Memories of Smith Kirkley residence hall
Dormitories being demolished
Published: Tuesday, July 10, 2012
Updated: Tuesday, July 10, 2012 01:07
Bricks, debris and remnants of dorm rooms now lay where four floors of Smith-Kirkley Hall once stood. The 50-year-old building, which has housed thousands of residents, will soon be history as the university took the first steps in a plan to expand student facilities.
Construction crews began the demolition of the residence hall on July 3 as a part of the ongoing tear-down to make room for new additions to the Lowman Student Center, according to a university announcement released in May.
"The student center fee increase will fund portions of a plan that includes demolishing Smith-Kirkley Residence Hall and expanding the Lowman Student Center," the release stated.
While the hall has not been occupied by residents for several years, the building has housed several other departments on campus in the past, including SHSU Dining Services, the Distance Education and Learning Technologies for Academics (DELTA) Center and offices of the College of Humanities and Social Sciences.
Construction of Smith-Kirkley Hall was completed in 1962. It was an all-women’s dorm that housed 266 upperclassmen along with a reception room and dining hall. The building is named after Harriet Francis Smith and Bertha Kirkley. Smith was a geography teacher for SHSU from 1914 to 1941 while Kirkley taught as an assistant in Latin, mathematics and history from 1891 to 1941.
For former residents of the building, the hall was not only a place to live, but also a place of community, fun and memories.
"I met an amazing group of fun girls [in Smith-Kirkley]," said former resident Cindy Marion (‘78, ‘79). "I remember other girls from down the hall might use the albums to send shaving cream under the door of the rooms in Kirkley."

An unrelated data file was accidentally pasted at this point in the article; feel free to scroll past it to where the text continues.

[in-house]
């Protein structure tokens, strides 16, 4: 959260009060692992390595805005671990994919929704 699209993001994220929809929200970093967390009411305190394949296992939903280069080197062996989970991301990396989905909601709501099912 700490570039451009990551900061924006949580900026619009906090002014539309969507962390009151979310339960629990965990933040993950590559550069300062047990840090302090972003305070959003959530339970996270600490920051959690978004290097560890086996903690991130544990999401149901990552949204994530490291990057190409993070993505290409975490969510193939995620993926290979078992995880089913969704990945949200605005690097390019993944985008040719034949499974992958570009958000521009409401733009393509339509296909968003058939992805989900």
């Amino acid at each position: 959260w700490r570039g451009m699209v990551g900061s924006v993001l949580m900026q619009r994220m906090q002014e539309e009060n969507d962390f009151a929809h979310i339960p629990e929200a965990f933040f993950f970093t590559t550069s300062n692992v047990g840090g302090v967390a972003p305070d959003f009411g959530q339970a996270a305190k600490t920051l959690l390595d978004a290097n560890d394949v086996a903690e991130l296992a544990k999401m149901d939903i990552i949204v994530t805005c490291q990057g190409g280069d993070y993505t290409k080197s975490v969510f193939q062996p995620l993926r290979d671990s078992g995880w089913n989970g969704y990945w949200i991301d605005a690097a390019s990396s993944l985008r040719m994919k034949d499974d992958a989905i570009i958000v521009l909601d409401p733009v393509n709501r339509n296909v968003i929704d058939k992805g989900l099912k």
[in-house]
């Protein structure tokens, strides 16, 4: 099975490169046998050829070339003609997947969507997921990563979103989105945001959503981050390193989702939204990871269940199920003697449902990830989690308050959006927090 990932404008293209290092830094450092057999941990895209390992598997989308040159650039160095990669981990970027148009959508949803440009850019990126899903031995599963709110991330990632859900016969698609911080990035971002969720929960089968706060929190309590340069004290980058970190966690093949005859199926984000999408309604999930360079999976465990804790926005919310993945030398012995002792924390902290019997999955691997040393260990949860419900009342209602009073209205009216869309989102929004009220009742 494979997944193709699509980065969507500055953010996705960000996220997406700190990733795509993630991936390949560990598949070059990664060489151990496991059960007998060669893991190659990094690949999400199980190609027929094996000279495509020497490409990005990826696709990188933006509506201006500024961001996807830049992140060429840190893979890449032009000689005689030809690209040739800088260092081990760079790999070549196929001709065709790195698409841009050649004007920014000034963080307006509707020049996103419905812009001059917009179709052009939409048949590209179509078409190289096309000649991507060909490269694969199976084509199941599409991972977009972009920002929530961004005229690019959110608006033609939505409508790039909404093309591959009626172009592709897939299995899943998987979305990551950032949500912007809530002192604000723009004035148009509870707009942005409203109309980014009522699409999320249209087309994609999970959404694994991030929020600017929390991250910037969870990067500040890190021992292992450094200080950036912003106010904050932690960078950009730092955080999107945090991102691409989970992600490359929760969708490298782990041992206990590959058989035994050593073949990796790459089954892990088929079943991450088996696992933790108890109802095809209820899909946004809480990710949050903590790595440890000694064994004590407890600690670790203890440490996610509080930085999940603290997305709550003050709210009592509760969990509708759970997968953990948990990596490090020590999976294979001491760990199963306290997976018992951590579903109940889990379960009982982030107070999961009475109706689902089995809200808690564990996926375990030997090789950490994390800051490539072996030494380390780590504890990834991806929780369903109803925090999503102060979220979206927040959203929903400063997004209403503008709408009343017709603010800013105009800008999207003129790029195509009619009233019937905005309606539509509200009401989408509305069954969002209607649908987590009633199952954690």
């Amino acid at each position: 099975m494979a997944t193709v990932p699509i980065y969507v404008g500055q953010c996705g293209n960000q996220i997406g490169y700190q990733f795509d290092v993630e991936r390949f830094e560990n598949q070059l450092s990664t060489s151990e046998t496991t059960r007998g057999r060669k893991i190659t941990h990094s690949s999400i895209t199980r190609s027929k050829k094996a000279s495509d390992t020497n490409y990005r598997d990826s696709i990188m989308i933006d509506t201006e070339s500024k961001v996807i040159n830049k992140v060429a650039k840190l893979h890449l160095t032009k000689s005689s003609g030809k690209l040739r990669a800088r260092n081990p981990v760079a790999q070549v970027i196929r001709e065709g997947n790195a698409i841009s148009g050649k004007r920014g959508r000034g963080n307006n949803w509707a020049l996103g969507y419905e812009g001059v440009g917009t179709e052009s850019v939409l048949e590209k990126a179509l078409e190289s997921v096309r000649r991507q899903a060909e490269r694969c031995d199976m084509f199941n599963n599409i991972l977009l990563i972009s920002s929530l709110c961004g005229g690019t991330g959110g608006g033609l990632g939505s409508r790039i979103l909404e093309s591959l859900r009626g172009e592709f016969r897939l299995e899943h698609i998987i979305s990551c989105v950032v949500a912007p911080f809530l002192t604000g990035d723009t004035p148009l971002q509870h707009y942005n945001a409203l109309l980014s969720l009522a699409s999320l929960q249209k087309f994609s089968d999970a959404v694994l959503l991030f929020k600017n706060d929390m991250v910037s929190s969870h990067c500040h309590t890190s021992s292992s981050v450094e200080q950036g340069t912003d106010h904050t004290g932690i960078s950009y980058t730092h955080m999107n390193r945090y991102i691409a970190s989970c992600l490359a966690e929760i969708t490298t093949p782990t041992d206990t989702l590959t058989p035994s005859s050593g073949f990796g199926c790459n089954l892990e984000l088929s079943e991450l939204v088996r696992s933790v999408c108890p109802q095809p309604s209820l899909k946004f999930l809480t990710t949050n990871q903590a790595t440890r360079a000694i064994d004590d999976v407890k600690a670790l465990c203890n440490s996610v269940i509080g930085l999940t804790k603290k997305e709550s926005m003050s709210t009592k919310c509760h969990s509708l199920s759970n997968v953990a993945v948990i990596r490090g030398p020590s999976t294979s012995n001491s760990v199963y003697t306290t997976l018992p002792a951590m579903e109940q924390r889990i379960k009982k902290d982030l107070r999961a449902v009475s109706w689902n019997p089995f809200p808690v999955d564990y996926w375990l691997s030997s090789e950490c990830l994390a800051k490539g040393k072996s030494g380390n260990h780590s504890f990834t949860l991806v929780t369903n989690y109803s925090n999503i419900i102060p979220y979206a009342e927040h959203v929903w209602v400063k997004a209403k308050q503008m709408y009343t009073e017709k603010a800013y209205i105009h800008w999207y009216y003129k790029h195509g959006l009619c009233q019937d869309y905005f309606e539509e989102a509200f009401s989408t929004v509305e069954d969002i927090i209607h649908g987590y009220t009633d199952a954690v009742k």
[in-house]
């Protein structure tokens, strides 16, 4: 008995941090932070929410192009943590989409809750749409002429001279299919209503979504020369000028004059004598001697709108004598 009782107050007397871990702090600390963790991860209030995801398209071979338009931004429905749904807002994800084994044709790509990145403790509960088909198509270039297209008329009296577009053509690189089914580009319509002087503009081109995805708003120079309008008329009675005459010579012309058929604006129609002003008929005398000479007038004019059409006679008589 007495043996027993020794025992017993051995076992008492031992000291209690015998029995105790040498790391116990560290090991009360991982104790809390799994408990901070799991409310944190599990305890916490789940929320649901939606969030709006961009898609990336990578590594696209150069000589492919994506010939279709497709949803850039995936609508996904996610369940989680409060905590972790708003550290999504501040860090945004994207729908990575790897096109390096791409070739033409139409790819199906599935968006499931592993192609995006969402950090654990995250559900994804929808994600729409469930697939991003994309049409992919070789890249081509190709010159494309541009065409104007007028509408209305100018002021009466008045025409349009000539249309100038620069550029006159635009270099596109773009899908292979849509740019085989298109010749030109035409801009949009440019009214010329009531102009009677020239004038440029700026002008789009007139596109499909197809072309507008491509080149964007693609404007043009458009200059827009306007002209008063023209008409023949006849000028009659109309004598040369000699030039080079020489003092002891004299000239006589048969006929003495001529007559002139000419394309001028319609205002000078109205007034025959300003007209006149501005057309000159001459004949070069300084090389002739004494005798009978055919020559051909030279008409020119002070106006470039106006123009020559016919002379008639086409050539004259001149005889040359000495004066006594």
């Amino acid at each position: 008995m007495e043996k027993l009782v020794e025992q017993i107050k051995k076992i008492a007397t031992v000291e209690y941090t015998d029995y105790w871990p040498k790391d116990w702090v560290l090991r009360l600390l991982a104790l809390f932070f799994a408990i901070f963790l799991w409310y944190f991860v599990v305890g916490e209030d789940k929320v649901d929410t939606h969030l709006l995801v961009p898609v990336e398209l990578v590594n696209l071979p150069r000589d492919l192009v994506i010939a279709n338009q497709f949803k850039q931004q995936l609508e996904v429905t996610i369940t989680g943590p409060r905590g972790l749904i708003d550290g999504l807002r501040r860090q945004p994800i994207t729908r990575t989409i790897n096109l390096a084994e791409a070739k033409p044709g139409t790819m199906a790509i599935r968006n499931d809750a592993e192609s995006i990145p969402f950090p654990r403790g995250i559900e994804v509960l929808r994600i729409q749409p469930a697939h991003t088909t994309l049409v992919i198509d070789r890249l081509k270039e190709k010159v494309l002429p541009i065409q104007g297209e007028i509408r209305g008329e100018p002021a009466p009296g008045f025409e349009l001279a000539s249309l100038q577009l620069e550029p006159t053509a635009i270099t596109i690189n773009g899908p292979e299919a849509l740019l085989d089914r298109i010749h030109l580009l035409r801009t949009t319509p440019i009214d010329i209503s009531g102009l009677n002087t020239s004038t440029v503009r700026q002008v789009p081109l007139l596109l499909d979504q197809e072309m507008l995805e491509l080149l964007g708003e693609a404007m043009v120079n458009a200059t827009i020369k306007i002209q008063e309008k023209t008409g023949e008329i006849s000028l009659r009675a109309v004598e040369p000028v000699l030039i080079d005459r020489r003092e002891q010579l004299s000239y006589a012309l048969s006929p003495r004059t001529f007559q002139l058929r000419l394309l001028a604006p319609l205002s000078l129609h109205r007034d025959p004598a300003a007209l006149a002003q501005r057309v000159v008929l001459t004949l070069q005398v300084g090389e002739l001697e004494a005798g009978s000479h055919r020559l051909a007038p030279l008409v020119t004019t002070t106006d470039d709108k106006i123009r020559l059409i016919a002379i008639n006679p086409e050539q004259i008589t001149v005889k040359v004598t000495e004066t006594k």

"Another time I remember being late to class because someone had tied all the door knobs together so everyone was stuck in their rooms!" she said.
Marion said while the girls had their share of fun, there were some snags to living at Smith-Kirkley. As a resident in Room One, Marion recalled several sleepy nights being woken up by residents knocking on her window to be let into the building after curfew.
Alumnus Donna Betto, who lived in Smith-Kirkley from 1967 to 1969, has memories of the hall from a time of political unrest.
"I remember watching protests of the Vietnam War at Old Main from the windows at Kirkley," Betto said. "It was very exciting to watch because the whole idea was so risqué at the time. Nothing like that really hadn’t happened before."
The students at the time also lived with even more strict rules than today, according to Betto.
"The dorm mother had a box of cards on all the female residents," she said. "The cards indicated instructions from our parents regarding permission for travel over the weekend. Many of us only had permission to travel home and we had no vehicle to do otherwise."
With the news of the demolition, both women remained positive about saying goodbye to their former home away from home.
"[Smith-Kirkley] is always going to have some sentimental value with me," Marion said. "But I am very proud and impressed with what the university is doing and how they are moving forward."
Betto agreed, saying she is a big supporter of the university’s progress.
"I think SHSU has such a beautiful campus and they’ve done a lot to keep it up," Beto said. "I believe it is good for the students."
University officials say the demolition of Smith-Kirkley should be complete sometime in August.